Morning Musings

 

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Gaura or Butterfly Bush blossoms fluttering in the breeze

There’s a hush in my early morning garden, hot and oppressive even before the sun appears. I stand here in my pyjamas wilting with perspiration.

In the space of a breath that expels as a sigh, I’m aware of my presence in the moment. I sense something else: an aliveness, a sentience?

My garden has presence, a kind of aura that commands my attention. I can almost feel a heartbeat. Over the years I’ve read some interesting premises that promote the notion of plant sentience and connection. While some of the claims seem far fetched, I feel they contain a kernel of truth despite the lack of rigorous research to support them.

Like me, my garden has many moods. With each passing week, I delight in the new developments; a constant cycling of new growth, of new blooming, while spent flowers and plants decay and shrivel back to the earth. A microcosm, largely unseen by a passing eye, is at work in the soil beneath my feet, among the leaves and in the branches above me. Affected by the seasons, the weather, even affected by me as I plan, plant and nurture,  my garden presents another mood, a new face every day. Today’s face is closed. The garden is hunkered down. Leaves curl inward, preserving moisture.

 

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A bee at work in the magnolia ‘Little Gem’.

This day is shaping up to be another scorcher. My  mood lies heavy as a blanket; there’ll be no gardening for me today. The heat stifles my creativity and irritability is beginning to bloom. Like my garden, my moods are subject to the seasons and the weather.

Thankfully, they too will pass.

What dreadful hot weather we have! It keeps me in a continual state of inelegance.
~Jane Austen~
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26 responses to “Morning Musings

  1. Yesterday was hot enough to bring me to a state of inelegance as I trotted home with some groceries. But today? While not cold, it’s wet and windy. Summer seems to be passing us by. And I dare not do anything around my yard, despite unkind comments from my brother about how overgrown it is. This spring and summer have been particularly hay-feverish. But as you say, it will pass.

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  2. Too hot, too cold, too wet, too windy – ahh we gardeners are never happy. I stand and stare outwards from my cold conservatory and visualise the changes I would like to make. Then write lists of plants to buy which frustratingly is far too long for the space I have…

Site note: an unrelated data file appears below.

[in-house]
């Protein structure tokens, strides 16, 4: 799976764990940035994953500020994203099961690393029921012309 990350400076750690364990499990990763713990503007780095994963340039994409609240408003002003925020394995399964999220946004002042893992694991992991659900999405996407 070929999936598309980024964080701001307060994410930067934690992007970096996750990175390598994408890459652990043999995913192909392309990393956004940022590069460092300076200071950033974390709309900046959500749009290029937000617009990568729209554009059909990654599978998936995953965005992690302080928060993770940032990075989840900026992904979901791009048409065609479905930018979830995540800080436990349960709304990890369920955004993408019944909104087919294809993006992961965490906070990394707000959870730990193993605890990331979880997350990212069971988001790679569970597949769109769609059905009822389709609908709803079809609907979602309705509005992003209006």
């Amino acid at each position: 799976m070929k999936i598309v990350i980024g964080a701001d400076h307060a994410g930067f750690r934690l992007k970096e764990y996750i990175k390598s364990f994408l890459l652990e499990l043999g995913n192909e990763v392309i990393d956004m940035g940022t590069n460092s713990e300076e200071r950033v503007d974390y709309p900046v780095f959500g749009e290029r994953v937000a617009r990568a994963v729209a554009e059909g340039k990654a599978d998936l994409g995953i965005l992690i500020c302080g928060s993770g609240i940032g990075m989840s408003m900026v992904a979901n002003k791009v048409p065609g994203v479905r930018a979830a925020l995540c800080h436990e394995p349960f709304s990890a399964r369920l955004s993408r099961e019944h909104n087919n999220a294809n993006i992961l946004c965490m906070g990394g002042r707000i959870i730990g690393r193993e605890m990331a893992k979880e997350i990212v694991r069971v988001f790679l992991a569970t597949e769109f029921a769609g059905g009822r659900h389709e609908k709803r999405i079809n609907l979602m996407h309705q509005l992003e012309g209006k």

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  3. We,too had an “inelegant” inducing, hot humid summer here in New England. And when I finally put my poor, untended gardens to bed in the cool autumn, I promised I would treat them better come springtime. Charley and I did manage to plant some hyacinth and tulip bulbs in early December just before the ground froze. I look forward to seeing them through the front window in a few months time. Stay cool, Robyn

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    • I just love hyacinths, especially the blue grape ones. I’ve never been able to grow tulips, even when I lived in the right climate. I’m told if the bulbs are stored in the crisper section of the refrigerator before planting out, they’ll flower well even in a warm climate. What a lovely surprise you have in store Clare.
      I’ve spoken severely to the weather gods although it doesn’t seem to have made a difference. The humidity is 95% making the 29C temperature seem much hotter. It hardly dropped over night which makes it hard to bear. I do sound grumpy don’t I? I’ll read the news and induce a little gratitude into my morning.

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      • Not the news! Anything but the news! Well, we have fallen deeper into the “it can’t get any worse abyss” here in the USA. I suggest you find a lovely novel, a cozy mystery or Bill Bryson’s latest. But, save yourself, Robyn – stay away from the news!

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      • I’m glad I can lighten your day Clare. I see growing discomfort in the US. I read the celebrities are opting out of performing at any of his functions. They are such a powerful social force. People tend to take notice of what they choose to endorse or not. Crazy isn’t it. Those more informed do not seem to have that kind of sway on the wider populace. I think the world is watching with growing dismay because his actions impact on all of us. Sit tight my friend.

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  4. I agree Robyn. The heat at this time of year tends to sap creativity energy. Speaking with another writer recently, she agreed. I think also the summer holiday season adds to the feeling that everyone’s at the beach and so being productive is more challenging. Being dormant is simply preparing for another bloom 🙂

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